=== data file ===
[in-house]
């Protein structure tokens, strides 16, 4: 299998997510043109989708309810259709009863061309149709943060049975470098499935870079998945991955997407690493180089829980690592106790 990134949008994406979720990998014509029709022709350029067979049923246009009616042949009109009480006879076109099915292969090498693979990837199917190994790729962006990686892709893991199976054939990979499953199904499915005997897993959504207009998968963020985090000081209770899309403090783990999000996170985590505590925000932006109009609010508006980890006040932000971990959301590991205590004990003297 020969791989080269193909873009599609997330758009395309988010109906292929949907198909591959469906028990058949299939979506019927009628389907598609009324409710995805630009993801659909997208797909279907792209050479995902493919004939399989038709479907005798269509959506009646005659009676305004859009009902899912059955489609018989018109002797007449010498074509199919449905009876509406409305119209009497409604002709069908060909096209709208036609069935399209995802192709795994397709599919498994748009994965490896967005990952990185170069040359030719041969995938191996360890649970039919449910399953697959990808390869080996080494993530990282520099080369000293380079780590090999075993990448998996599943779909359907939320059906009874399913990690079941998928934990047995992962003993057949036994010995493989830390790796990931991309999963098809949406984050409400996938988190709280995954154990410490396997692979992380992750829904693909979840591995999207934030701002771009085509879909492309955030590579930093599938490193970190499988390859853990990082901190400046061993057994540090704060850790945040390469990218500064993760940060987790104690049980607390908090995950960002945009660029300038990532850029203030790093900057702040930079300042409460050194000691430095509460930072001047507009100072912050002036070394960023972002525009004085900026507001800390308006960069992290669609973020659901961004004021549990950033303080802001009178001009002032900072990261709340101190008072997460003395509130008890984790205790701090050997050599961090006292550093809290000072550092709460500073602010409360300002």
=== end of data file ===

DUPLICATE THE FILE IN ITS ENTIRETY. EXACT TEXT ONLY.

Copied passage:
[in-house]
């Protein structure tokens, strides 16, 4: 299998997510043109989708309810259709009863061309149709943060049975470098499935870079998945991955997407690493180089829980690592106790 990134949008994406979720990998014509029709022709350029067979049923246009009616042949009109009480006879076109099915292969090498693979990837199917190994790729962006990686892709893991199976054939990979499953199904499915005997897993959504207009998968963020985090000081209770899309403090783990999000996170985590505590925000932006109009609010508006980890006040932000971990959301590991205590004990003297 020969791989080269193909873009599609997330758009395309988010109906292929949907198909591959469906028990058949299939979506019927009628389907598609009324409710995805630009993801659909997208797909279907792209050479995902493919004939399989038709479907005798269509959506009646005659009676305004859009009902899912059955489609018989018109002797007449010498074509199919449905009876509406409305119209009497409604002709069908060909096209709208036609069935399209995802192709795994397709599919498994748009994965490896967005990952990185170069040359030719041969995938191996360890649970039919449910399953697959990808390869080996080494993530990282520099080369000293380079780590090999075993990448998996599943779909359907939320059906009874399913990690079941998928934990047995992962003993057949036994010995493989830390790796990931991309999963098809949406984050409400996938988190709280995954154990410490396997692979992380992750829904693909979840591995999207934030701002771009085509879909492309955030590579930093599938490193970190499988390859853990990082901190400046061993057994540090704060850790945040390469990218500064993760940060987790104690049980607390908090995950960002945009660029300038990532850029203030790093900057702040930079300042409460050194000691430095509460930072001047507009100072912050002036070394960023972002525009004085900026507001800390308006960069992290669609973020659901961004004021549990950033303080802001009178001009002032900072990261709340101190008072997460003395509130008890984790205790701090050997050599961090006292550093809290000072550092709460500073602010409360300002």